Making the most of Optimal Treejack

If you want to find out how well your website navigation structure works for your customers, Treejack is a great tool for the job.
If you want to know why certain parts performed poorly, and what to do about it, you’ll need to get inside the head of your customer. The tools for this are your eyes and ears.

Treejack, was developed in New Zealand by Optimal Workshop so has been built with a user-centered approach in mind.

It’s a tool to test the navigation structure of your website. Treejack will pinpoint the most difficult areas or items to find, based on click-trails as survey participants navigate through a prototype of your website’s structure. (the prototype is a simple ‘tree’ of text links generated from a spreadsheet you paste  in… couldn’t be easier)

Treejack is a great tool, saving time and headspace, but it is no silver bullet.

You’ll get summarised and detailed outputs showing where each participant went, how directly and quickly they found set items during the survey. … but it won’t tell you how much sense it made to them, or why the tricky areas were confusing.

To design a website that’s intuitive to navigate it’s essential to understand how your customers will interact with it. There is simply no substitute for observation when it comes to gathering these insights.

Teaming Treejack up with qualitative one-on-one research makes a killer double-act bringing you the best of both worlds.

Some tips for integrating Treejack into user research sessions:

  • Run a warm up exercise on a generic ‘tree’ … Clicking through a bare-bones navigation is quite abstract so this helps participants get used to the interaction style.
  • Encourage participants to ‘think aloud’ while using the prototype. When you notice them pause, they’ll be thinking. Having them vocalise their experience is the closest you’ll get to knowing what’s behind their thoughts and any indecision.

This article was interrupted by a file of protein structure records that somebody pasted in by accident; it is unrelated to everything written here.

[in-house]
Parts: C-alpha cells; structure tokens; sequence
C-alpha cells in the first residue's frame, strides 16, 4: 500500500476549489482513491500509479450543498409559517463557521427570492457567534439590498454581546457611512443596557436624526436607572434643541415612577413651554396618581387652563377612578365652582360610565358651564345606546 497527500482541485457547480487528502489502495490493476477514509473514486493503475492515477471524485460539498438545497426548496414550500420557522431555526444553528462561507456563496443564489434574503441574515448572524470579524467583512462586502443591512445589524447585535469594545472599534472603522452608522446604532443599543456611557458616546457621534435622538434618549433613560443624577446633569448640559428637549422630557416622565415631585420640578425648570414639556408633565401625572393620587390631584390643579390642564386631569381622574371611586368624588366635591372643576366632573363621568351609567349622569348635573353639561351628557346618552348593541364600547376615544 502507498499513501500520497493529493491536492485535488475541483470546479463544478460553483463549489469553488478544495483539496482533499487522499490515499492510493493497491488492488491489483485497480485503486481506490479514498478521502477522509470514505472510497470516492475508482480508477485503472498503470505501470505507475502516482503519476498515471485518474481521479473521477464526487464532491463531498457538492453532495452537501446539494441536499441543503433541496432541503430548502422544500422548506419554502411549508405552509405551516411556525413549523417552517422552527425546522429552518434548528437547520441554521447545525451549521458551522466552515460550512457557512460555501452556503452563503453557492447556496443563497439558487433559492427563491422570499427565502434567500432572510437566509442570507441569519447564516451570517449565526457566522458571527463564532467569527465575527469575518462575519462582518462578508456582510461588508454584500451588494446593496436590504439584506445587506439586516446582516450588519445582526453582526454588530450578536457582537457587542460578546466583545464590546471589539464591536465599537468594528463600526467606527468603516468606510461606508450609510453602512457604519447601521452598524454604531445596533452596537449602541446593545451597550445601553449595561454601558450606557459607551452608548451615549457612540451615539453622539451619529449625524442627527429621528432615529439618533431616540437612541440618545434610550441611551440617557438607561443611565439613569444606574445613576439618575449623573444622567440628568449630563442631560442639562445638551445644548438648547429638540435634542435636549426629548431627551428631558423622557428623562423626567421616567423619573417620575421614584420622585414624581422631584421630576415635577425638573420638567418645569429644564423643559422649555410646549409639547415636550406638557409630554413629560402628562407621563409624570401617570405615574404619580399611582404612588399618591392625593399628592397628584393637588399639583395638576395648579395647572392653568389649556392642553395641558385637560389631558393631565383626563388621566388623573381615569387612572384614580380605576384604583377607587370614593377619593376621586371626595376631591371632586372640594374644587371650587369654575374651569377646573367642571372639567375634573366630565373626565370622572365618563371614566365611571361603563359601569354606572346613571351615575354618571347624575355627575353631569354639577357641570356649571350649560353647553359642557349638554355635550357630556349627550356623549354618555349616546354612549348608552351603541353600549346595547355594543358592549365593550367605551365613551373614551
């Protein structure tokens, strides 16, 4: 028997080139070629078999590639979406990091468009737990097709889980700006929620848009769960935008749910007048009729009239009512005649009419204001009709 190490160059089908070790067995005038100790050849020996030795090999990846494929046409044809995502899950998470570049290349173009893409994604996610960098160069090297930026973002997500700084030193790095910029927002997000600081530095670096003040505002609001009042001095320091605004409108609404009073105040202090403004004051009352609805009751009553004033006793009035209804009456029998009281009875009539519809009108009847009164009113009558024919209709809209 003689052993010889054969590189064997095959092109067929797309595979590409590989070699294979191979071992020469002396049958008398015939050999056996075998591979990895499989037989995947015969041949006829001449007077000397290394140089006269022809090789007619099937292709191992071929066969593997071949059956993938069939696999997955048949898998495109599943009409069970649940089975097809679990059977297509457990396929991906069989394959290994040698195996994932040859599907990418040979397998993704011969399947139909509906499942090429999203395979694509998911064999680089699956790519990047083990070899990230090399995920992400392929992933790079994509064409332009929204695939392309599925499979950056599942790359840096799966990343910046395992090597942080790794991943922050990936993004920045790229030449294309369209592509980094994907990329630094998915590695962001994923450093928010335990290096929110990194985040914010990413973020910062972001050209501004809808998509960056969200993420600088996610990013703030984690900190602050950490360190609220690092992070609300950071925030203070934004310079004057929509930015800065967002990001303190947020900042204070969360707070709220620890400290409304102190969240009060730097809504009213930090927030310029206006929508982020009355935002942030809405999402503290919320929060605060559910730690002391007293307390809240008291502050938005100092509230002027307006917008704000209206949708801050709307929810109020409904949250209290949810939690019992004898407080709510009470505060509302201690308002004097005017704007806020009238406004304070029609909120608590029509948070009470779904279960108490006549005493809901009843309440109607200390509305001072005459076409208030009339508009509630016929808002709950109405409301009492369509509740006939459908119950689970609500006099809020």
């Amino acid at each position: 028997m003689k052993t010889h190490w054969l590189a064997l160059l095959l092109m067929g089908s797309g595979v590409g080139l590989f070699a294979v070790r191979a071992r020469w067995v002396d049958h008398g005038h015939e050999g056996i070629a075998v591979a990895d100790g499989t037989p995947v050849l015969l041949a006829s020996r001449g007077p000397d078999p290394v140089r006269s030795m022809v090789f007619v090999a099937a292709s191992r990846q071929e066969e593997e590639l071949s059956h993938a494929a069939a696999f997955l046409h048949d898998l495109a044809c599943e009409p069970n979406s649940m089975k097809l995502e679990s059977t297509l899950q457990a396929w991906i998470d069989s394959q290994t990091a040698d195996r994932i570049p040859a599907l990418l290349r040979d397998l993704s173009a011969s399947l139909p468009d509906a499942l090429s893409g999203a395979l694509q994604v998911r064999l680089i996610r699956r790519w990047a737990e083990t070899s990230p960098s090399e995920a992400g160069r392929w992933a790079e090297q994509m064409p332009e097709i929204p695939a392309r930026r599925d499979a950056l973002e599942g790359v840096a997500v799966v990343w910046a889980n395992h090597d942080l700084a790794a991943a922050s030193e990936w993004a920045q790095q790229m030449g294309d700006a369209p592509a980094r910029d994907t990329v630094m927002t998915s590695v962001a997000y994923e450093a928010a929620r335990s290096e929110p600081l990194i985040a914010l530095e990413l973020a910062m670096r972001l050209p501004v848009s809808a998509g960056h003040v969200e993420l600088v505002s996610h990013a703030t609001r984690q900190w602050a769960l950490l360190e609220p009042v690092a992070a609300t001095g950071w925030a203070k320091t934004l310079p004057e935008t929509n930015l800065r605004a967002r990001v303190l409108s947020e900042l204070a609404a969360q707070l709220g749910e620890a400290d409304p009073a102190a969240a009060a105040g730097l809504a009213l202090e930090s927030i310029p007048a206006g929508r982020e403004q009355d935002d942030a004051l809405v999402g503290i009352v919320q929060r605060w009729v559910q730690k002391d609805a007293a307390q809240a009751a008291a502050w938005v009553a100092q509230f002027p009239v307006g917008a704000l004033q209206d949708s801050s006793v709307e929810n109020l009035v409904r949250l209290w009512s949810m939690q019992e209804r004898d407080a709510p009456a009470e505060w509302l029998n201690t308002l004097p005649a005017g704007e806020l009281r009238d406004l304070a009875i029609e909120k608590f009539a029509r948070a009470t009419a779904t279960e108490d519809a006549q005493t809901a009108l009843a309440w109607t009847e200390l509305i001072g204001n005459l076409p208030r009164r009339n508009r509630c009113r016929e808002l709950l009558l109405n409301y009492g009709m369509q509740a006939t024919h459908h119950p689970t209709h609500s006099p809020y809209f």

• Save your questions till after each task. Interrupting the participant mid-flow can make them change their behaviour, skewing the Treejack report. Let them click through naturally then discuss it afterwards. You’ll need to rely on your note taking here.
  • Have a duplicate Treejack survey open in another tab. This way you can ask participants to re-trace their steps without affecting the Treejack results.
  • Ask the participants to ‘rate’ each task for how much sense it made to them etc. Treejack tells where and how they found the item, but doesn’t tell you whether this made sense to them.
  • More participants, fewer tasks. As people develop a familiarity with the ‘tree’ they will start memorising where things are, making your findings less useful.
  • Use your eyes. The old adage, “it’s what they do, not say” is as relevant as ever here.

I’d be interested to hear anyone elses experiences …
Go check it out at

6 thoughts on “Making the most of Optimal Treejack

  1. Harry

    So you used treejack in a moderated, co-present study? That’s interesting since AFAIK it’s designed for unmoderated, remote testing.

    How much value do you think you’d have got out of the study if you’d have gone down the unmoderated, remote route?

  2. Nick

    Yes, I’m pretty sure it wasn’t intended for face to face studies, but it turns out to be a real asset.

    Much of the value of Treejack lies in the time it saves you by building a prototype and capturing journeys, summarising data etc.

    However, the results of an unmoderated treejack report could be misinterpreted without the qualitative component.